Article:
I will not wade into these waters except to tell you the terms I’ve decided on for my own collection. I can’t tell you how to measure or differentiate one from another. For me, it’s a highly subjective and comparative exercise. I’m not so interested as to try and make it scientific.

  1. Flexible: this is the furthest I will go. No “wet noodle” or other of the terms thrown about. This encompasses a fairly wide range of “action“, as do the next two.
  2. Semi-flex: More flexible than the next one, and less than the former. Like I said, this isn’t rocket science, at least how I do it, and so take each term for whatever you think it means.
  3. Firm-flex: some flex, but not as much as Semi.
  4. Firm: Amazing to fountain pen users who are used to “nails”, a “firm” dip pen still can yield subtle line modulation. (thick and thin parts) Many so-called “Inflexible” pens are actually just “firm”
  5. Manifold: This is a completely stiff pen. In fountain pens this is called a “nail.” Since the Manifold pens were purposely made to be super-stiff in order to write through the early forms of carbon paper (the most famous early brand was Manifold, and the name stuck).

Non-standard Fields

There are some other fields I capture which don’t lend themselves to the above level of standardization. These differ widely and may only be consistent within a pen brand.


This started out as a general field to differentiate different “makers” or “brands.” This is easy as long as the pen carries the big names, like Eagle, Esterbrook, Miller Bros, Spencerian. This gets to be more difficult when you start dealing with pens with obvious imprints from another maker.

In the end, I currently have “categories” which include entries like Eagle, Esterbrook, Miller Bros, and Spencerian, but I’ve also created categories for things like “Transportation,” Businesses” and “Schools” where I put the pens made with custom imprints for these kinds of entities. It gets tricky when you have some big brand like Spencerian which was a house brand for the big New York stationer/printer Ivison Phinney, but were all made by Perry. I’ve kept them under Spencerian as that makes the most common sense. I am starting to pull brands out from their own category if I become aware that they were just a stationer or other store which had pens made with a custom imprint, but were not trying to make a “pen brand” by itself.


Not all pens have numbers, and not all numbers are numbers. Some numbers are letters, and some have letters in them. For example, just about all Eagle pens are numbered something starting with an “E,” like the E470 or E310.


The imprint is what is actually printed on the pen from which I derive what category into which it will be placed. Imprints can be important for dating as well. Esterbrook tended to change its Esterbrook imprint over time (though I suspect there are some exceptions to the general rules). For example, if you find a pen with just “Esterbrook & Co.” it will most like be earlier than the imprint “R. Esterbrook & Co’s” or “R. Esterbrook and CO.” (unless it also has Made in U.S.A. on it, which means it’s later, see below).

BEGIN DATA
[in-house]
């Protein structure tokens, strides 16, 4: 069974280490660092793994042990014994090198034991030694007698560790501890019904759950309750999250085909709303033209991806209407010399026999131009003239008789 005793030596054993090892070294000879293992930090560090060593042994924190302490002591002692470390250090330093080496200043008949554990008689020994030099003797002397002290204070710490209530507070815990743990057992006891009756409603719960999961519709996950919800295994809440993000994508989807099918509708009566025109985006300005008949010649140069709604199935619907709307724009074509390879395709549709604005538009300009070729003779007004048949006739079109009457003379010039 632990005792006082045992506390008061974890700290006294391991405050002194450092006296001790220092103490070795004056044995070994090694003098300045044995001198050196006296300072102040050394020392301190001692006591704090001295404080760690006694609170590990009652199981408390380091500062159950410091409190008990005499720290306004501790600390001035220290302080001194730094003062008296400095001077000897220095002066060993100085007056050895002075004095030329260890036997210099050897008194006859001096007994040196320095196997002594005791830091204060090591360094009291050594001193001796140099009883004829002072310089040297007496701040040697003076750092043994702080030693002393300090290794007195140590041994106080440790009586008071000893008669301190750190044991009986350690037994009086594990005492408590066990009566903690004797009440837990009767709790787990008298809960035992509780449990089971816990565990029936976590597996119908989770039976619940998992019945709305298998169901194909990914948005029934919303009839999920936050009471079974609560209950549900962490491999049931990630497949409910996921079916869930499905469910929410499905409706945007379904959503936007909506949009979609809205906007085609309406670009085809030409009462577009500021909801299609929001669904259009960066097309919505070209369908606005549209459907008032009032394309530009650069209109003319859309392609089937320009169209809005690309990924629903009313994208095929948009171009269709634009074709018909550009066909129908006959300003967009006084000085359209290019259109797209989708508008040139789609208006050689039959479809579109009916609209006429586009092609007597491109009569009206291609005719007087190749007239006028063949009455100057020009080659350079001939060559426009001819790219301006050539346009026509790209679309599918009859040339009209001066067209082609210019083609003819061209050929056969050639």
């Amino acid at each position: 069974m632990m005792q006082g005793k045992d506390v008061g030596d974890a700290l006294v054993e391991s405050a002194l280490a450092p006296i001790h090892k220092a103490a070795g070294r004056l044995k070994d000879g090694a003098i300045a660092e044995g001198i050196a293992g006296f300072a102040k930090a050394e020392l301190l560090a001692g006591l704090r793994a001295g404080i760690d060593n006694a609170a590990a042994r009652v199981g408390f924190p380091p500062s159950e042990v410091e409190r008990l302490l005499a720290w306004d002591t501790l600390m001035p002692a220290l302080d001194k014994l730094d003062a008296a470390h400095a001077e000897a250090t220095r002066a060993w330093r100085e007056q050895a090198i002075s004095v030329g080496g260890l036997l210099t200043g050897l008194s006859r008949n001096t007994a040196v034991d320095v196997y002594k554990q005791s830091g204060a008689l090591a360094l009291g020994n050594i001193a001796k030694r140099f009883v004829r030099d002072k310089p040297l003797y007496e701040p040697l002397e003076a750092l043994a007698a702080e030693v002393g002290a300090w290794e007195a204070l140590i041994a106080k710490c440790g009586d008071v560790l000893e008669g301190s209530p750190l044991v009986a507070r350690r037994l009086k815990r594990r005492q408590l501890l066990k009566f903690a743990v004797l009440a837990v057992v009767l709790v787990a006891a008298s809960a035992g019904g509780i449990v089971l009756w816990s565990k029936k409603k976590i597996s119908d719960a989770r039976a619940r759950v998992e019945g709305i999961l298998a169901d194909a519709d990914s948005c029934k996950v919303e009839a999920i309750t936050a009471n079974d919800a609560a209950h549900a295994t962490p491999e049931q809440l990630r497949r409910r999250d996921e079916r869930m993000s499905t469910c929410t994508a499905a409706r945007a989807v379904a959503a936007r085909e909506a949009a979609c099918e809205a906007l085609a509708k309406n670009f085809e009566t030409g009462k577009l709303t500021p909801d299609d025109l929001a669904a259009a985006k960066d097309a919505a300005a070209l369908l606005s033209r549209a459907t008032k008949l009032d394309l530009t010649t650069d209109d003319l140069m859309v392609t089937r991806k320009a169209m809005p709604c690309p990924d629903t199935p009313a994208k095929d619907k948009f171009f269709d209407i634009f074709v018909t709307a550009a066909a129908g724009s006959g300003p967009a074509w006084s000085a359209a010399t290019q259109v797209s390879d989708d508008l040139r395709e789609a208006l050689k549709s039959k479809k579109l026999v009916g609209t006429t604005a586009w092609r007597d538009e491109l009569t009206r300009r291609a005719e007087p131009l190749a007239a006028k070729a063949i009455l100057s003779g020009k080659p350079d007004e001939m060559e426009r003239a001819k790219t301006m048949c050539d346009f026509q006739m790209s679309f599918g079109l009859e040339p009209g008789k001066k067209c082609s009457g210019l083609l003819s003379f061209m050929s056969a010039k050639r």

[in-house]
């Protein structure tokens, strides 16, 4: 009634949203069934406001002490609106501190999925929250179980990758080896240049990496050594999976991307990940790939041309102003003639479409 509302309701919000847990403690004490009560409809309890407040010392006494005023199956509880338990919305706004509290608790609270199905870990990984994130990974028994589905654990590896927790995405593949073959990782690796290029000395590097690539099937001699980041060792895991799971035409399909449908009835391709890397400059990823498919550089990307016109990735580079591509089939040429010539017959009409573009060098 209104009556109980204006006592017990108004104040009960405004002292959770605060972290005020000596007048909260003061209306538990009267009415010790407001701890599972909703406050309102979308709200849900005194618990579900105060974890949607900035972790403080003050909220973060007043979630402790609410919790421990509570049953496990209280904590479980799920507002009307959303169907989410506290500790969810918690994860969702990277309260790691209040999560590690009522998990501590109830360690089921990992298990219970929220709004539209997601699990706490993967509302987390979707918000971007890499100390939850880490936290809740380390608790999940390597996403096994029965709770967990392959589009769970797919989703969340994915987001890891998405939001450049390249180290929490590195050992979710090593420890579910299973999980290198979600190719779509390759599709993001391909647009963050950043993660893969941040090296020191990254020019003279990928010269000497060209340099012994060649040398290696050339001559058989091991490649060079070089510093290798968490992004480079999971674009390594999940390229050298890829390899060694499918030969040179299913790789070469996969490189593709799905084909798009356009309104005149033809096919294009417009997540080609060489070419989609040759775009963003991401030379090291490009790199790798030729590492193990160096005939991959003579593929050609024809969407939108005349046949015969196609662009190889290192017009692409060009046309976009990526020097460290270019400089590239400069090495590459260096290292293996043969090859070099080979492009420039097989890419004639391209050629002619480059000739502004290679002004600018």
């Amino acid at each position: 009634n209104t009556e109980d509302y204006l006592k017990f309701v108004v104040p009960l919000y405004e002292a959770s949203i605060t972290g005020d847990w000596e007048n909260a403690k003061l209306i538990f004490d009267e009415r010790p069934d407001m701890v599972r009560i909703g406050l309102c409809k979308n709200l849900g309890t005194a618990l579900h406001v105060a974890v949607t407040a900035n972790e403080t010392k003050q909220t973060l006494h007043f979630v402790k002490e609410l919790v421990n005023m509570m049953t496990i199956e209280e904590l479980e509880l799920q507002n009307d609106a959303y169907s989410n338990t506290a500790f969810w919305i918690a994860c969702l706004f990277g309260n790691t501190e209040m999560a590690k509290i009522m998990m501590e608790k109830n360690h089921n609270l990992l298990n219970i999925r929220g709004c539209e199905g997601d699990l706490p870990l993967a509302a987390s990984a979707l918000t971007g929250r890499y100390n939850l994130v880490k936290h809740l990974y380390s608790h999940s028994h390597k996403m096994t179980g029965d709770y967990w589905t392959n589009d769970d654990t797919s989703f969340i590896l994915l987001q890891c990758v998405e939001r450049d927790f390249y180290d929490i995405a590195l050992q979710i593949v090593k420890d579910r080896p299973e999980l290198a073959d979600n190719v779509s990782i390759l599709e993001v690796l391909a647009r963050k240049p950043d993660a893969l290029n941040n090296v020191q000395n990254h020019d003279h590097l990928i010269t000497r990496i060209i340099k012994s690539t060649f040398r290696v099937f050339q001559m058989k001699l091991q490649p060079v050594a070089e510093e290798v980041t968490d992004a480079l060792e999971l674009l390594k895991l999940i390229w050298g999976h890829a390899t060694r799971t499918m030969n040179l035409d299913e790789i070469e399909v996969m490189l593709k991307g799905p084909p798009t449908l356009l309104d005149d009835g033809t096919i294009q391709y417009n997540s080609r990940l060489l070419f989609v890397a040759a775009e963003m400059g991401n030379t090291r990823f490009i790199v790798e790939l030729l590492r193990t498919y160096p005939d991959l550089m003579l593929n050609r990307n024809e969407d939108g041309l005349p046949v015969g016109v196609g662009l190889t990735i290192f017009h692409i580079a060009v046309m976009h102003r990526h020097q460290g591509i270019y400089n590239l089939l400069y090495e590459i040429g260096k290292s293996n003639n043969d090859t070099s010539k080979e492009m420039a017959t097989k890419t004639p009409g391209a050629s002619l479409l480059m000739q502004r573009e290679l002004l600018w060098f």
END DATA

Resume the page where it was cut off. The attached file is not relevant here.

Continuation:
Some pens mark down a location of where it is manufactured, or at least the location of the brand. The easy ones are the “Made in…” but you also find one word locations like “Birmingham.” If I know a location, but it isn’t marked and is significant, then I’ll include it in this field but in parenthesis. An example of this are some recent pens I purchased which were made in Argentina.

The location can sometimes give a general indication of relative date. If I have two Esterbrooks, for example, both with the same imprint (“R. Esterbrook & Co.”) and one says Made in U.S.A. and the other does not, I know the second one is older. Same with “England” vs. “Made in England.” The phrase “Made in…” generally shows up from around 1930 onward. Some, like Eagle, put their location on the pens from the beginning. (New York, U.S.A.) Others, like Gillott, don’t have any location on very early pens, then move from Birmingham, to England to Made in England. You might even find addresses on some pens.


Many, but not all, pens had names attached to the particular number or style, e.g. School, Manhattan Stub, Bank, etc… As I mentioned above, names can also change as marketing needs changed, despite being the same number . There were some very popular schools of penmanship which flourished for a while at the end of the 19th-century, but quickly disappeared in the 20th, such as Vertical Writing and Natural Slant. Pens were marketed by practically all manufacturers for these styles of penmanship, but once the popularity of that style of writing faded from popularity the pens were often re-named and sold under a new name. (The Esterbrook 556 “Vertical Writer” becomes the “556 Pen” and ends up as the 556 “School Medium Firm” meaning good for schools, medium point, and firm)

Names were often associated with the primary audience or profession to whom the pen was primarily marketed, or with whom the manufacturer wanted it associated. Stub pens tend to have names associated with the law, or academe as these folks were assumed to need to write frequently and quickly. (the primary purpose of stub pens)


Some pens are marked as being part of a series based on the type of tip, like “Bowl Pointed” or “Dome Pointed” pens. Other series have to do with the material or coating “Silver Alloy” or “Gladiator Series Nickaloid” pens. There are a few cases where the same manufacturer uses different series names for the same types of pens, like Hunt’s “Round Pointed” vs. “Bowl Pointed.” vs. “Shot pointed.” Under magnification they all seem pretty much the same thing, but it’s useful to differentiate in your inventory.

Storing and Finding

The next post will look at the physical storage of your pens in order to both protect them as well as to then find them as needed. This will touch upon how I use all of this information to order my records to help with those tasks.